Third Weaving Project – A Trivet using Twill Weave (Maka ‘O’eno)


The two most basic weaves generally found in Hawaii lauhala weaving are check plait (maka moena) and twill (maka ‘o’eno). Our first two projects used the check weave. Now it’s time to try another style, twill. Twill weave is often found on higher quality Hawaiian hats, sometimes interspersed with even more complicated weaving patterns. Like check weave, twill appears to have been around nearly as long as people have woven items for personal use.

In this project we’ll make another “pocket” trivet and put cardboard inside for additional insulation. Here’s what the finished project will look like:

Figure 1.  Finished trivet using twill weave

We’ll begin by using the same general approach as Project 1 and Project 2. That is, we put down tape and put the eight koana on the tape. But this time several things will be a little different. First, instead of putting the middle of the koana on the edge of the tape, we’ll measure 2″ back from the middle fold, fold the koana and put that fold on the edge of the tape. Second, we’ll do all the first part of the weaving (all eight cross strips) without changing the position of the tape. Third, we’ll weave upward instead of downward because I think it will be easier to see the twill weave pattern that way.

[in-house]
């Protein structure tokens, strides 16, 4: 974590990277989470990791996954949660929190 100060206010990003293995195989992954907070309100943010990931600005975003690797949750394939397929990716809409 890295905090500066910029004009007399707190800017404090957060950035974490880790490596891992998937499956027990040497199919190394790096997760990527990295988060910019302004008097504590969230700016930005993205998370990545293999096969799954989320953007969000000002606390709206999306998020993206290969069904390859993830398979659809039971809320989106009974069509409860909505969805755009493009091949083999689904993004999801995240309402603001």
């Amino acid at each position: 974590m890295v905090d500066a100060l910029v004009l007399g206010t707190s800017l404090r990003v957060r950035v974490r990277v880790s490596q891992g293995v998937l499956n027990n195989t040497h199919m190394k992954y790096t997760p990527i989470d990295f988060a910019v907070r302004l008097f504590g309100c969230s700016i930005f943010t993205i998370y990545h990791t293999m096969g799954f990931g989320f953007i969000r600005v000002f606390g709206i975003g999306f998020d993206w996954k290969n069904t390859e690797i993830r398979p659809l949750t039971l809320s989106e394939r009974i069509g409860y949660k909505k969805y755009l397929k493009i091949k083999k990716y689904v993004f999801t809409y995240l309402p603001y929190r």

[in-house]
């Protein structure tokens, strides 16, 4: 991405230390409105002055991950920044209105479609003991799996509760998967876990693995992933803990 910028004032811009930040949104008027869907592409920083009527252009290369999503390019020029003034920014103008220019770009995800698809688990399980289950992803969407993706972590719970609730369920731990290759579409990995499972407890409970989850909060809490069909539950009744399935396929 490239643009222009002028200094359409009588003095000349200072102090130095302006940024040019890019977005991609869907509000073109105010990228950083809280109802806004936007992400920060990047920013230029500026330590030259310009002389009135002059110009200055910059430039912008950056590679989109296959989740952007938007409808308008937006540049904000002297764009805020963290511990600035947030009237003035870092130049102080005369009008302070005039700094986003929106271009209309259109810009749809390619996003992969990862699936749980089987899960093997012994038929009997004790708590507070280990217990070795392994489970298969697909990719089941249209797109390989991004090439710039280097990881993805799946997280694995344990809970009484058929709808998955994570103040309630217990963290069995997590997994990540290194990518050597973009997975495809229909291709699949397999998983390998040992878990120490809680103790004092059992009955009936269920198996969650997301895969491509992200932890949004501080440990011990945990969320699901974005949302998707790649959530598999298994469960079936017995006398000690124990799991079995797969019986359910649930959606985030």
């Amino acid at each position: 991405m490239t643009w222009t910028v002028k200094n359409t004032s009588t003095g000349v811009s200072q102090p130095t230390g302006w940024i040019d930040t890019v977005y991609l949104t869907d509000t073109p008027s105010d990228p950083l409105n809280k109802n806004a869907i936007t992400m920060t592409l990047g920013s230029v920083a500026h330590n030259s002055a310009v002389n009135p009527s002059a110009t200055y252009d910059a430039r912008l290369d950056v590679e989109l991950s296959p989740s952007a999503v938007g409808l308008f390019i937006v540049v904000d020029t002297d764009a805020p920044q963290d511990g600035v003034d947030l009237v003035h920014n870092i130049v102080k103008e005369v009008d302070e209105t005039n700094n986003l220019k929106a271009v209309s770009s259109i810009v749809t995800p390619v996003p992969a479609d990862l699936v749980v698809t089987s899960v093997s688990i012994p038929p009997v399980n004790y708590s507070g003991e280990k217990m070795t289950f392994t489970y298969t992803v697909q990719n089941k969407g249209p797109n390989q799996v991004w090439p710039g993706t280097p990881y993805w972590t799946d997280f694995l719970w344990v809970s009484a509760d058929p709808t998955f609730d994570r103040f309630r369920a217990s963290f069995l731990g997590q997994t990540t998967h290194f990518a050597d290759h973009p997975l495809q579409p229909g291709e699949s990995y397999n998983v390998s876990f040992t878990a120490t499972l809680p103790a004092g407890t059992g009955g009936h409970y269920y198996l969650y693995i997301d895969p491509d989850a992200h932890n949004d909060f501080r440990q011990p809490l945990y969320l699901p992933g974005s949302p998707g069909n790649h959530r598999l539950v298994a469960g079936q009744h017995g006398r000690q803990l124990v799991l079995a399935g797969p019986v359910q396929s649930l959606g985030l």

Beginning the Weaving Process

OK, so the picture below shows all eight vertical koana in place with both the top and bottom tapes. The ruler is on top of the tape to shield it from the water spray so that it won’t become soft.

Figure 2.  The eight koana are lined up 2″ off center; the tape is covered with the ruler to reduce softening from the misting of the koana.

We now fold down two pairs of koana as shown below.

Figure 3.  The first folding of pairs of koana to begin the twill weave

And then place the first horizontal koana and fold down two pairs again.

Figure 4.  The first row koana is in place and two pairs of vertical koana folded down.

Now fold down two of the koana and then fold two others up.